New Delhi, September 27: The year 2018 is ought to be one of the best years in the history of implying justice and in favor of the masses. 2018 will be remembered as the year judges tore down the scaffolding of Victorian morality in India erected more than 150 years ago by the British.
With the historic judgment taken by the Supreme Court by decriminalizing Section 377 just three weeks ago, another judgment creating history is by the SC striking down 158 years old Strikes Adultery Law under Section 497 IPC. The verdict stated as “Any provision of law affecting individual dignity and equality of women invites the wrath of the constitution. It’s time to say that the husband is not the master of a wife. Legal sovereignty of one sex over other sex is wrong.”
Section 497 punished a married man for having sex with the wife of another man. However, the sexual act is exempted from punishment if it is performed with the consent or connivance of the husband of the other woman. Also, the provision exempts the wife from punishment and states that a wife should not be treated as an abettor.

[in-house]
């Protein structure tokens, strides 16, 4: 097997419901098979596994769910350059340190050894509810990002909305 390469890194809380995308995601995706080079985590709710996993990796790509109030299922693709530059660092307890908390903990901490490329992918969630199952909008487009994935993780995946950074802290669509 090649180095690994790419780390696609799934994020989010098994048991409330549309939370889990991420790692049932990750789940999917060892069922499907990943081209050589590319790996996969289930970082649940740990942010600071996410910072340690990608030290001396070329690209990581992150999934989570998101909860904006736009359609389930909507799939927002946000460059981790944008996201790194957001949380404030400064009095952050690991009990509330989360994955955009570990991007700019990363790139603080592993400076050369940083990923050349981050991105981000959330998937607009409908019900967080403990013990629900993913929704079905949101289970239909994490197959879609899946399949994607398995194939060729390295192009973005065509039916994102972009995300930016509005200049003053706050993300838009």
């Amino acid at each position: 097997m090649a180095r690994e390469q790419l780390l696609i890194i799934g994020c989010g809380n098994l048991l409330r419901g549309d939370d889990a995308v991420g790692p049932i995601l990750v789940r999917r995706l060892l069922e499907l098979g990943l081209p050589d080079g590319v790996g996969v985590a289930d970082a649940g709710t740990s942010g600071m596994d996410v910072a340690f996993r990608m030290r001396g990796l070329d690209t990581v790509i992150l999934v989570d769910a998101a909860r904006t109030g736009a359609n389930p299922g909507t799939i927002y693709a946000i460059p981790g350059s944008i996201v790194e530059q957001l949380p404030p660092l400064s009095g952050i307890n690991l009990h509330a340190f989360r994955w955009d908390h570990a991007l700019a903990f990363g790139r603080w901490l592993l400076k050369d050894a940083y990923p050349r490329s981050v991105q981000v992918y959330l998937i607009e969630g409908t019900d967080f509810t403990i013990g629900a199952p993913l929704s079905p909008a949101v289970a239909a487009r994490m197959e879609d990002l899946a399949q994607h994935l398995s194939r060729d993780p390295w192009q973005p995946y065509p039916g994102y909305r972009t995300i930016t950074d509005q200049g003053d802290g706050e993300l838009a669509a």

The judgment of CJI Misra held that Section 497 violated a woman’s right to dignity, resulting in infringement of Article 21 of the Constitution of India. The Court, however, clarified that adultery will be a ground for divorce. It was also stated that if an act of adultery leads the aggrieved spouse to suicide, the adulterous partner could be prosecuted for abetment of suicide under Section 306 of the IPC.
The judgment also struck down Section 198(2) of the Code of Criminal Procedure, as a consequence of striking down of Section 497 IPC. Justice Nariman termed Section 497 as archaic law and concurred with the CJI and Justice Khanwilkar, saying that the penal provision is violative of the rights to equality and equal opportunity to women.
Justice Chandrachud said Section 497 destroys and deprives women of dignity. Justice Indu Malhotra, the lone woman judge on the bench, said that Section 497 is a clear violation of fundamental rights granted in the Constitution and there is no justification for the continuation of the provision.